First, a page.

Achievement & Celebration

Annual Report of the President 2014
Emory Expands Its Positive Societal Impact

Emory Expands Its Positive Societal Impact

Fiscal year 2014 provided Emory with both planned and unforeseen opportunities to elevate our impact on society within the context of the university's mission. It was indeed a good year.

Michael J. Mandl, Executive Vice President, Business and Administration

The university’s financial position is strong. Our endowment posted a record high of $6.7 billion as of August 31, 2014, ahead of where we were at the start of the Great Recession. Endowment growth was boosted by very strong investment gains and inflows from gifts. Emory invested approximately $250 million from endowment for academic programs, operations, and capital. The endowment and its growth going forward will continue to play an instrumental role in Emory’s ability to provide an exceptional learning, teaching, and research environment for faculty, students, and society at large.

The Emory faculty continues to attract an increasing share of a shrinking pool of federal research dollars. For the fifth consecutive year, Emory celebrated its faculty for receiving more than $500 million in external research awards in FY14. Our receipt of $521.8 million, a 2.56 percent increase over last fiscal year, included more than $356 million from federal agencies, with 84 percent of that federal funding, or nearly $300 million, from the National Institutes of Health. Emory researchers tackle complex and daunting health challenges such as Alzheimer's, infectious disease and surveillance, the genetics of mental health, cancer clinical trials, and many others. This funding demonstrates confidence in our renowed researchers and recognizes the positive impact and high societal value of their work.

Emory used the reaccreditation process as an opportunity to show relentless focus on enhancing the undergraduate educational and student-faculty learning experiences that are uniquely Emory by developing a Quality Enhancement Plan (QEP), "The Nature of Evidence." The QEP creates new opportunities for first-year undergraduates to evaluate and analyze different forms of evidence and ultimately empowers students as independent scholars capable of supporting arguments, understanding and knowing based on different types of evidence in a world of proliferating, ubiquitous information. This academically invigorating new endeavor supports both our education and research goals. Emory is investing several million dollars during the next few years to implement this groundbreaking approach. All of Emory’s schools and colleges continue to innovate their educational programs to deliver the value that students, their families, and the public have come to expect from Emory.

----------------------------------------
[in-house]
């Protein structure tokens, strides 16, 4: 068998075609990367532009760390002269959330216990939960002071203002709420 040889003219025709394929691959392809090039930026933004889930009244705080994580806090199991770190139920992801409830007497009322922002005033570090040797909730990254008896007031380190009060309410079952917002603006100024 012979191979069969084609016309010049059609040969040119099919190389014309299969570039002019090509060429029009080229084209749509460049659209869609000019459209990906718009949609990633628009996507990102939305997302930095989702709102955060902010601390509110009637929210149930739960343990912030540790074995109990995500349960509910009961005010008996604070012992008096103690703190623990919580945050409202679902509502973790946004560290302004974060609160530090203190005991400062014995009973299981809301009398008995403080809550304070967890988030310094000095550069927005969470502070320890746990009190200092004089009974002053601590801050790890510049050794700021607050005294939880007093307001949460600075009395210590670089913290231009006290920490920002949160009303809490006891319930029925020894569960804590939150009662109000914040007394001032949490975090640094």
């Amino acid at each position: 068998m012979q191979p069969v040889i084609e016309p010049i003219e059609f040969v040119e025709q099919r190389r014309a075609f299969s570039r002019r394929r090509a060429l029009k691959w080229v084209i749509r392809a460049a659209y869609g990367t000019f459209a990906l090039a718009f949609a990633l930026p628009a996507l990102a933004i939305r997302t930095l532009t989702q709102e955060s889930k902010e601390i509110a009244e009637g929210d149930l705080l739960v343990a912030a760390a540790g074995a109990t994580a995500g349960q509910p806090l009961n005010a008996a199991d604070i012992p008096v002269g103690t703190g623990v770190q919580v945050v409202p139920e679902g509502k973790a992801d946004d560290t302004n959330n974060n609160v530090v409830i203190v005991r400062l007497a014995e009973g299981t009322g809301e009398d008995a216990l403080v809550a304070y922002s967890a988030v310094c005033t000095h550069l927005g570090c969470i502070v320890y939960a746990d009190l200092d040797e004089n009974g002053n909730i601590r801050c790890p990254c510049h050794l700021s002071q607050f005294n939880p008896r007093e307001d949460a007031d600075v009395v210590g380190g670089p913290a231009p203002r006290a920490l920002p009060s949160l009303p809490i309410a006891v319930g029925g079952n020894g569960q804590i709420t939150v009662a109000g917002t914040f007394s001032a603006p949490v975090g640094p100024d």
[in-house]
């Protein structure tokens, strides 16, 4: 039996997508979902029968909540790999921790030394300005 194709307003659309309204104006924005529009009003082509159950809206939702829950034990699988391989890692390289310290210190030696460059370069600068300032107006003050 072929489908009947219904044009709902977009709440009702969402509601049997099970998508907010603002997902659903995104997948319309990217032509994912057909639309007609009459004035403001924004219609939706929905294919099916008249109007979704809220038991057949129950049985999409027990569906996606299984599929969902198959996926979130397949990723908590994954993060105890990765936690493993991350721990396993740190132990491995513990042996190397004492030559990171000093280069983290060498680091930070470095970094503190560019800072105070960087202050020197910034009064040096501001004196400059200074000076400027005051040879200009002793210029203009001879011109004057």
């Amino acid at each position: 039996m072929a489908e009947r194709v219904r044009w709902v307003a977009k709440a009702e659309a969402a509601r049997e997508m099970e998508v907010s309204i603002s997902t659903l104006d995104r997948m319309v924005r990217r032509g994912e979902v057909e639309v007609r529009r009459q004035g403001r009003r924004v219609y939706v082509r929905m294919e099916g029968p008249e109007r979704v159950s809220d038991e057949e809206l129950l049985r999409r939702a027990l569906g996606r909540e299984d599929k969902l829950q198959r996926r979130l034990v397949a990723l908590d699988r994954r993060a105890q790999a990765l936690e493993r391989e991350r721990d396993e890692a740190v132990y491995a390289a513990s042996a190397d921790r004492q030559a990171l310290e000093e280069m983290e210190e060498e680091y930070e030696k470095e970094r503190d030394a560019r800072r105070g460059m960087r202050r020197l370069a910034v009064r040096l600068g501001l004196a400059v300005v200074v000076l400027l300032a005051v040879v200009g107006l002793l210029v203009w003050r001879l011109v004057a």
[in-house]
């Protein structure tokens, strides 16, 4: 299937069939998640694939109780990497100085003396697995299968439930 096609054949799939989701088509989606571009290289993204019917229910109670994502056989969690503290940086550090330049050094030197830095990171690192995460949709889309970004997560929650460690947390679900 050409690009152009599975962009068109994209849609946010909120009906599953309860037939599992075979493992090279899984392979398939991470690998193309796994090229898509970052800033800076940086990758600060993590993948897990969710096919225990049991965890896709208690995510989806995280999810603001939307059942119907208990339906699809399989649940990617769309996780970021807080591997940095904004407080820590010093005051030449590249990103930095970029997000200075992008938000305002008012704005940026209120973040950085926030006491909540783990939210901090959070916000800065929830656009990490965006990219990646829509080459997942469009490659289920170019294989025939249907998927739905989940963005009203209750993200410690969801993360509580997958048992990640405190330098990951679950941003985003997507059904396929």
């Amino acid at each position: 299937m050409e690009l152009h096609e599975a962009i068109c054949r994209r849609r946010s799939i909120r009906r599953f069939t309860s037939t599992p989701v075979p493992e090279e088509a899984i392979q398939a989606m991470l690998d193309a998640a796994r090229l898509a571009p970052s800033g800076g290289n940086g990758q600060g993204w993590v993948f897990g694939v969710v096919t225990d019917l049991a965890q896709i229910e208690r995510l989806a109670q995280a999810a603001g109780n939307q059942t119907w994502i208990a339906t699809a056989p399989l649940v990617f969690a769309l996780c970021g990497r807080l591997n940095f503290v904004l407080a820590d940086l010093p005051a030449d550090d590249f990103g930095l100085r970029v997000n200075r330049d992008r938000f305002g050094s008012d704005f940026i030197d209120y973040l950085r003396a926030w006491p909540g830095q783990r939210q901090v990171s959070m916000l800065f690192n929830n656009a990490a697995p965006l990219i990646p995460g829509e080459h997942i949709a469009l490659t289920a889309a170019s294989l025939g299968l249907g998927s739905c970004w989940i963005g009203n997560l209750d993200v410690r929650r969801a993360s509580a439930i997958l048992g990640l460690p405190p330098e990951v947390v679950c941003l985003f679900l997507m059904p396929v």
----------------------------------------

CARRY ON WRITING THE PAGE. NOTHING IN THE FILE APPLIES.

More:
Emory Healthcare improved its financial performance in FY14 in a highly fragmented and competitive local health care market and a challenging national health care environment. For the third year in a row, the University HealthSystem Consortium—a national organization comprising most of the nation’s leading academic medical centers with a focus on high-quality care and safety excellence—ranked Emory University 
Hospital in the top 10 nationally. Also for the third year in a row, US News & World 
Report ranked Emory University Hospital the No. 1 hospital in both Georgia and metro Atlanta in its 2014–2015 Best Hospitals guide.